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A couple of weeks ago, during a conversation about vacuum cleaners with a friend of mine, I randomly thought of this story from my childhood. I'm glad I did, too, because it brought a smile to my face and made my friend laugh. Later, I called my mom and reminded her, and we had a good laugh about it. So, as I promised in an earlier TC diary, you will hear about how my family obtained a $3,000 vacuum cleaner.

Yes, those really do exist. Curious? Follow me below the orange dustball that this vacuum cleaner would surely have no trouble picking up.

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Please come in. You're invited to make yourself at home! Join us beneath the doodle...

It all started when a door-to-door salesman arrived at our house. We lived in the boondocks, so somebody coming to our house and trying to sell us something was kind of a novelty in itself. As you probably guessed, he was selling vacuum cleaners. He asked if he could come inside and show us what he had. My mom said yes, and my dad, who was in the process of trying to get our very old car to work again, came inside for the demonstration.

Now, if you're wondering what made this vacuum cleaner so special, I'm not sure I can tell you. It came in two pieces, though--a long handle leading to the sucker-upper part of the vacuum and a large tank hooked to the sucker-upper by a hose. In the back of the tank, there was a mechanism that emitted pleasant smells. The vacuum cleaner really was quite nice. The vacuum itself had a granite look to it, and it did an amazing job cleaning the floor in the demonstration the salesman gave us. I remember being especially impressed with it, but I was just a small child. I'm sure I'm missing some other features, but rest assured that it was a nice vacuum cleaner. I don't remember what brand it was, but I can still picture that thing in my mind.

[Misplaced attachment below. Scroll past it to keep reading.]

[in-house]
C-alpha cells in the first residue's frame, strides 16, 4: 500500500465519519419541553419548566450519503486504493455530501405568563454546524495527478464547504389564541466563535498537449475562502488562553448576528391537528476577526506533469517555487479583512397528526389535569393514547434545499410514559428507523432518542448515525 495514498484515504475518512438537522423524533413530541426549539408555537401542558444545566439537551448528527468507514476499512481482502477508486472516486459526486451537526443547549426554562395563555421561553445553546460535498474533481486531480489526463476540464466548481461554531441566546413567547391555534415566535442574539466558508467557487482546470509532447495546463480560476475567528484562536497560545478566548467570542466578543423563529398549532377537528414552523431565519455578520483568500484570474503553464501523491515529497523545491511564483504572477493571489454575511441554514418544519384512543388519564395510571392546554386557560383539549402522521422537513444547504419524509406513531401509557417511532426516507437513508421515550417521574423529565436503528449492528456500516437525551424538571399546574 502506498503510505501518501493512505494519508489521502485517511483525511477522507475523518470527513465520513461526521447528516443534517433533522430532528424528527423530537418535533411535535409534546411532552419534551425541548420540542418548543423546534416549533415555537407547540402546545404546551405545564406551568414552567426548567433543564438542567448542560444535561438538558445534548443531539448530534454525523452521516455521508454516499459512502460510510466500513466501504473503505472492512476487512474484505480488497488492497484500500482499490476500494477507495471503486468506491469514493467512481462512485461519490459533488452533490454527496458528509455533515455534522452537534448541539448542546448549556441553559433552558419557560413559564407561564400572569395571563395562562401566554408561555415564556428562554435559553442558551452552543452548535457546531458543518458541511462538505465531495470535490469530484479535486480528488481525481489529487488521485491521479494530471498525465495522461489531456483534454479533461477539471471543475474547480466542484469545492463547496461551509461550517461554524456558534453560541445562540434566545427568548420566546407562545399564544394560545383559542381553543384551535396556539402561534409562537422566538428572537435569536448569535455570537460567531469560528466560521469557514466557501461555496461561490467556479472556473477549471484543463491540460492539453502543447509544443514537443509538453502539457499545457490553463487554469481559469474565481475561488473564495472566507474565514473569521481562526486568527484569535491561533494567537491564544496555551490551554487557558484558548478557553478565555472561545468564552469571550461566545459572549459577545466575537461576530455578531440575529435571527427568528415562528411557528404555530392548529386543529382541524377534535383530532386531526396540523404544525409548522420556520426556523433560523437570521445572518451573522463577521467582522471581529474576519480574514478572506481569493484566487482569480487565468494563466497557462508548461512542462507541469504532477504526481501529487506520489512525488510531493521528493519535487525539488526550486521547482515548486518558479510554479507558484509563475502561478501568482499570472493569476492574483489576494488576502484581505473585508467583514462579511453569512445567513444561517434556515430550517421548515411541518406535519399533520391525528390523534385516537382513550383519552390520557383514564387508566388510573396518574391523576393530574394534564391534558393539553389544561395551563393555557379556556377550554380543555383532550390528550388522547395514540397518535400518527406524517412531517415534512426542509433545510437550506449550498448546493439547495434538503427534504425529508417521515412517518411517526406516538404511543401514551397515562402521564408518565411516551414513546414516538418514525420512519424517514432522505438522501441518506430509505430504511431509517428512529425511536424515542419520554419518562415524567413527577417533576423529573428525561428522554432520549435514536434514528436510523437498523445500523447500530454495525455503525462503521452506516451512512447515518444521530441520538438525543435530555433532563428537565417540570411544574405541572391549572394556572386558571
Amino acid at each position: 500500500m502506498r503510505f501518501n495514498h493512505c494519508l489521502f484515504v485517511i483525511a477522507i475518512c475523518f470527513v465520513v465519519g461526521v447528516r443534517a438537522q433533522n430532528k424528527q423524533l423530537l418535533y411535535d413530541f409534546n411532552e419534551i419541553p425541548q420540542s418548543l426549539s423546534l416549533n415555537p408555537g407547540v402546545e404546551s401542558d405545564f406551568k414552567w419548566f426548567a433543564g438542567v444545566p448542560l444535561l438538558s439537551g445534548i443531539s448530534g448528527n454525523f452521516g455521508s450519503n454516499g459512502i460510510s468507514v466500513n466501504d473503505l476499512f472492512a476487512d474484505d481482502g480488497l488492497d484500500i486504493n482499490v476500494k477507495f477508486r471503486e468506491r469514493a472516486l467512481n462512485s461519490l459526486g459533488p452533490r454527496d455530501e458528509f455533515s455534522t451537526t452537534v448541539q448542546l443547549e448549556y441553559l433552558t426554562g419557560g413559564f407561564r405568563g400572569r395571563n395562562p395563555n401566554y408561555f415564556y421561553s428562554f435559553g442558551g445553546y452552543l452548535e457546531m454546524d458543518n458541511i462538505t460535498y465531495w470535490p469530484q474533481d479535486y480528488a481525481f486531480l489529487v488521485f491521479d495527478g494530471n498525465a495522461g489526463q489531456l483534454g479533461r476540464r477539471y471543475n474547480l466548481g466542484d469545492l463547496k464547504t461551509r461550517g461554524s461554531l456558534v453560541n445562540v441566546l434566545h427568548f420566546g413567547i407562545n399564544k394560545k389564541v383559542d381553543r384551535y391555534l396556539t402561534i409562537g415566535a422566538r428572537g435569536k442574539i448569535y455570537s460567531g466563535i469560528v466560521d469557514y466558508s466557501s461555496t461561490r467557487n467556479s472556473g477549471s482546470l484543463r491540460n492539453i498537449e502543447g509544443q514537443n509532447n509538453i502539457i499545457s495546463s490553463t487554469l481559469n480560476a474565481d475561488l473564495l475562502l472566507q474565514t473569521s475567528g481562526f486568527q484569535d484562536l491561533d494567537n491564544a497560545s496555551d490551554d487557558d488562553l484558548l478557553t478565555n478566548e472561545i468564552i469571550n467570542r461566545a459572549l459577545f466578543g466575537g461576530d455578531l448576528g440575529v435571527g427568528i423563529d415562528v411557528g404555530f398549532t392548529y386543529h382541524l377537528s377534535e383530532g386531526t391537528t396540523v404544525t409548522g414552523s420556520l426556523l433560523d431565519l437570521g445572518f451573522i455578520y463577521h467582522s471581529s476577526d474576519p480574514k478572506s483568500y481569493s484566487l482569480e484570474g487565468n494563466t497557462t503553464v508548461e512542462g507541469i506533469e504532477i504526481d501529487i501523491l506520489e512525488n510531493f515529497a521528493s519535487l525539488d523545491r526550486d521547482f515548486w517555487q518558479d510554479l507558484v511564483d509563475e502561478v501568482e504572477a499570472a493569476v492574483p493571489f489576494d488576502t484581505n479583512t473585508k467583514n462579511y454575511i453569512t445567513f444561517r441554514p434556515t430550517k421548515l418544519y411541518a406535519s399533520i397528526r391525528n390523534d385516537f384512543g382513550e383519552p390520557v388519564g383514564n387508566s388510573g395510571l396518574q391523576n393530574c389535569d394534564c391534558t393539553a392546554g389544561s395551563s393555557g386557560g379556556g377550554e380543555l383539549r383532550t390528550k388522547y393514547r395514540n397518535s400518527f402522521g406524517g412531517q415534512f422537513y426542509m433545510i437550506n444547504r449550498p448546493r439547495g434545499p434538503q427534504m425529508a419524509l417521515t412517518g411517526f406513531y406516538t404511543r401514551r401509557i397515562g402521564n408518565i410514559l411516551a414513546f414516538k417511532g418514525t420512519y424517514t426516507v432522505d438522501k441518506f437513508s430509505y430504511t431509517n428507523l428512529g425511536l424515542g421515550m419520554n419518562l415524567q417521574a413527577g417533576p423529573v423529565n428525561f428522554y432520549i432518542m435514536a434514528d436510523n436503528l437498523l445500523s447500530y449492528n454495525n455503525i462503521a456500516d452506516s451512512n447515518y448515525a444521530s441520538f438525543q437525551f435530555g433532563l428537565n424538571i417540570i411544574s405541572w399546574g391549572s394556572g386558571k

My mom was sucked in, no pun intended.

After schmoozing with us, complimenting our dog (who was a cute puppy at the time), and giving us the demonstration, the salesman revealed the price: a mere $3,000.

My dad got up and said, "We're not interested." But my mom, eyeing the vacuum cleaner again, retorted, "I am."

Dad gave her a sort of incredulous look, and then walked outside to work on our car some more, undoubtedly thinking there was no way she was going to actually shell out $3,000 for a vacuum.

Long story short: My mom bought the vacuum cleaner. She arranged to make affordable monthly payments, signed for it, and was the proud owner of a two-piece, granite-colored, fragrance-emitting, three-thousand-dollar vacuum.

Now, I don't really know--even to this day--why exactly my mom bought the vacuum cleaner. I'm from a very frugal, working-class family. We were most definitely not the 1%. But it's important to keep in mind that we didn't have much in the way of luxuries. In fact, other than this ridiculously-priced vacuum cleaner and a (nearly) new car my mom bought after my dad died, I can't think of anything really, truly nice that Mom indulged in. She sacrificed a whole lot, worked long hours at a clothing factory, and did not have much, materially speaking, to show for it. This was one time when she decided to splurge and buy a luxury for herself. And I'll defend her--after all she'd done for our family, she deserved a $3,000 vacuum cleaner if that's what she wanted.